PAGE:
- they have limited abilities to use logic and reason in expressing their thoughts, so you need to use other methods to possibly get them to understand your thinking.
- they look for people who are pushovers, who don’t say no, who will make the passive aggressive person’s problem their own.
How to Recognize Passive-Aggressive Behavior
Here is what to look for in a person who displays passive-aggressive behavior (they may have several or all of these characteristics). Try asking yourself the following questions:
- do they avoid responsibility?
- do they may seem ultra sensitive to criticism, paranoid, or sensitive to comments from others and do they misconstrue statements as a personal attack?
- do you find they are not receptive or open to suggestions about how to do things and may often do things to spite the person who made the suggestions?
- are they stubborn, somber and gloomy?
- do they say sarcastic and backhanded comments to you or behind your back?
- do they make themselves feel like the victim?
- do they make you look like the bad guy?
- do they openly tell everyone about other people’s fault?
- do they have a fear of intimacy, or fight dependency, even though they are dependent people?
- do they want to make their own decisions with little or no input from other people?
- do they have a negative outlook?
- do they pretend to communicate well but upon a closer look they don’t acknowledge your needs?
- do they blame others for the way things are for them?
- do they avoid conflict, but act out in covert ways?
- do they seem jealous of other people’s success?
This is just some of the signs you may see in passive-aggressive people.
A Passive-Aggressive Person Wants to Defeat You
If you are a passive aggressive person or are dealing with a passive aggressive person the first step to dealing and healing is awareness. By taking responsibility, the underlying anger and resentment can be dealt with and understood that this may be the root of the passive aggressive behavior.
Passive aggressive people are looking to defeat the person they are close to. They are looking to get back at them and annoy them. Sometimes the need to fail is a way to get back at the other person.
Learning to stand up for yourself and expressing your anger in a healthy way is another healing method. Assertiveness training courses can help a person express their feelings, desires, and needs in a healthy way.
People can’t usually change passive aggressive behavior on their own. Counseling can help resolve the underlying anger issues that are causing the behavior. Therapy involves realizing the repeated patterns of behaviors that help discover where the feelings come from, and why they continue.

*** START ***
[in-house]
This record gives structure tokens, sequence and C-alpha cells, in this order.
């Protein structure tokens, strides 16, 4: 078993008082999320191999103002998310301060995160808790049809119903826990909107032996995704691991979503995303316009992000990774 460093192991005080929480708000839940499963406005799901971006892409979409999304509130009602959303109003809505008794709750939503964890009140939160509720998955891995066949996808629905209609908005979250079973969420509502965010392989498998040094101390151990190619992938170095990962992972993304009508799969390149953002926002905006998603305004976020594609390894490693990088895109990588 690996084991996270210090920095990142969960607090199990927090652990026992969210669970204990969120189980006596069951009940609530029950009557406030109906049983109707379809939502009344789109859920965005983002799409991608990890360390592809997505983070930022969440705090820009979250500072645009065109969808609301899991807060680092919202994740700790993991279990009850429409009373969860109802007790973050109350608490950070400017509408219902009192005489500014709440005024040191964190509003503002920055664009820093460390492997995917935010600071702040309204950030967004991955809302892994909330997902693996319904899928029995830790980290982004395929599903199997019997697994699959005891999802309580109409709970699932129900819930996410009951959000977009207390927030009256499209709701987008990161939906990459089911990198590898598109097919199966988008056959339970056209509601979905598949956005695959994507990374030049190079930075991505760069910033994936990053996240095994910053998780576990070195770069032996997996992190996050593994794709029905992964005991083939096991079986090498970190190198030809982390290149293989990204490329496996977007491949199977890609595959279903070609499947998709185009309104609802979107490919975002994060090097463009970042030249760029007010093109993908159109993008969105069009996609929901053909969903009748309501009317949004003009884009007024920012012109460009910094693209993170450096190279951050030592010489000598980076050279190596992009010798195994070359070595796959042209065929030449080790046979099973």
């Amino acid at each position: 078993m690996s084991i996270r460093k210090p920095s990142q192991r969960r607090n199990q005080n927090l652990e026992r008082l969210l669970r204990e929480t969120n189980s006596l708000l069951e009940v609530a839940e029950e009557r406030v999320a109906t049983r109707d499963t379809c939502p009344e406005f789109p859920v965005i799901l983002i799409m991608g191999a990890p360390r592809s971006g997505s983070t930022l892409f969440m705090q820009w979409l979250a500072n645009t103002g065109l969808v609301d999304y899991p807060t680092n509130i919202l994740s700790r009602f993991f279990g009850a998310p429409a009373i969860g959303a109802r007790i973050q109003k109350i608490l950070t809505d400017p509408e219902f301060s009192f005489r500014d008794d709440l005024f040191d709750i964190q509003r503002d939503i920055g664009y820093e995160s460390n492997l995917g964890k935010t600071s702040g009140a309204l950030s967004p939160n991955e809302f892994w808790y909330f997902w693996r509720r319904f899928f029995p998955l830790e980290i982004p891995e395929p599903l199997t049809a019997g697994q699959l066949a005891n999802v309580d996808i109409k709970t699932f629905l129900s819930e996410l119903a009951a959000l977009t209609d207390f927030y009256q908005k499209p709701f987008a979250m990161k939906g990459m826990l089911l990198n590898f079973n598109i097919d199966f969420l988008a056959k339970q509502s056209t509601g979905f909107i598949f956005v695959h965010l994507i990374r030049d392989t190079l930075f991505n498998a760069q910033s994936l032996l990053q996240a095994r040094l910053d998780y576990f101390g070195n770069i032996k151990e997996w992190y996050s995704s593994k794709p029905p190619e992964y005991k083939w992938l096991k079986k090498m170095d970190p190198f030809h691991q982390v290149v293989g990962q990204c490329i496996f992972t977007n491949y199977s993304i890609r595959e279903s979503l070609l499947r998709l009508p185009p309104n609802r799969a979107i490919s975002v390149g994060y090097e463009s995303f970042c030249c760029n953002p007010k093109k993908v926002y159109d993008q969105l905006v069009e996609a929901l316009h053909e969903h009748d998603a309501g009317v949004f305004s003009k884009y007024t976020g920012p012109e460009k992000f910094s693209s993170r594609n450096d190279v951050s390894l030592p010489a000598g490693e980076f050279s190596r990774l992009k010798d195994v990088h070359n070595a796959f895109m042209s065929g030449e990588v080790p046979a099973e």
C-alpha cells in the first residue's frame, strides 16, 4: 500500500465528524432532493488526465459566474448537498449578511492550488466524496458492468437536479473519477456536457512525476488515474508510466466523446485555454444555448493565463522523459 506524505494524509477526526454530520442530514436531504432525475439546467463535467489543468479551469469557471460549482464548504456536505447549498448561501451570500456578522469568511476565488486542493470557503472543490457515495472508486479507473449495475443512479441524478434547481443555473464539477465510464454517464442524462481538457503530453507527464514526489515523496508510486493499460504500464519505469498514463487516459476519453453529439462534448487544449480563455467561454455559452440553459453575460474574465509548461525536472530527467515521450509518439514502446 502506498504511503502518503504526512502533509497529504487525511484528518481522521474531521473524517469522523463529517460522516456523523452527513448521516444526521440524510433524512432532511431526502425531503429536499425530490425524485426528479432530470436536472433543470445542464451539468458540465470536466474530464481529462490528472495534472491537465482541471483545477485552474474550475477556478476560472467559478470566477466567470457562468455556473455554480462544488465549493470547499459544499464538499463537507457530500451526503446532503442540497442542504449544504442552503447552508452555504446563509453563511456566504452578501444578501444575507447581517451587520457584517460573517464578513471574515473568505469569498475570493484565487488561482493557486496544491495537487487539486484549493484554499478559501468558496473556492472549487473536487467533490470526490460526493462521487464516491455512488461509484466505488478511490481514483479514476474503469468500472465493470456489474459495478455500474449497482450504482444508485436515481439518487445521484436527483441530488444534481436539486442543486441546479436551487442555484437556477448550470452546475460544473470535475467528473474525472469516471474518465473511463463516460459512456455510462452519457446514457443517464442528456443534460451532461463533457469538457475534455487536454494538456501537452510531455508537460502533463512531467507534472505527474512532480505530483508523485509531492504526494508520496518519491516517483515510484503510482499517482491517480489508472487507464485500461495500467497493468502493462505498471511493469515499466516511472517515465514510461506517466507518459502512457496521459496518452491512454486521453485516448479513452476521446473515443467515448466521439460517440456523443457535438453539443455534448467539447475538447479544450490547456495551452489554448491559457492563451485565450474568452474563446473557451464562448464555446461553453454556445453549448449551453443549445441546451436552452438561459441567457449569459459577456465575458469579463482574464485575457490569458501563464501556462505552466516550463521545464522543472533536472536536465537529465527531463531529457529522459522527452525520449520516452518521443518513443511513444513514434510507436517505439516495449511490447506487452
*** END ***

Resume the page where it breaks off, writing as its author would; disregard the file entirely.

Treating someone with passive aggressive personality disorder is often difficult because the type of person is attached to the resentment they are feeling. They would rather feel resentful than happy.
Their negative patterns continue and in therapy they can become resentful about needing the therapist and looking at the therapist as a person in position of authority. This can make the passive aggressive person wanting to perform and please the therapist, but they are not able to succeed. Failing in therapy is another outlet for the passive aggressive person to maintain their autonomy.
Understanding and Awareness Will Help You Cope
If you are dealing with someone who is passive aggressive it is vital to learn to see the signs of this disorder. If they can get help to learn communication skills things can be improved. Don’t make excuses for their behavior or give them an out. Make them accountable for their responsibilities. Avoid being judgmental, angry or controlling. Accept this person. Don’t ask them for anything. When the passive aggressive person is assertive, respond positively.
It is difficult to see that you are dealing with a passive aggressive person. The best way to recognize it is through a pattern of behavior. Once you recognize that the person you are dealing with is passive aggressive:
- expect that person to not keep their promises
- be assertive yourself, but not aggressive by letting them know how you feel and what you need.
Sometimes the best thing to do is walk away from the relationship. If the passive aggressive person is not interested in changing their behavior, there is nothing you can do. Often they believe the problem is with you, not them.
Passive aggressive behavior is difficult to recognize because they attack you in ways you don’t see it. The passive aggressive person hides and denies and leaves you not understanding what happened. It is hard to prevent when you don’t see it coming and hard to deal with when they deny.
Knowledge is power, and awareness is power. Once you can identify that you are dealing with a passive aggressive person, you can make choices about how you will handle them, how you will handle yourself and handle yourself. You can’t control anything, but your own thoughts, and behavior. It is your choice to get snared in their passive aggressive trap, or to not react the way they expect you to, and understand your relationship better for your own greater happiness.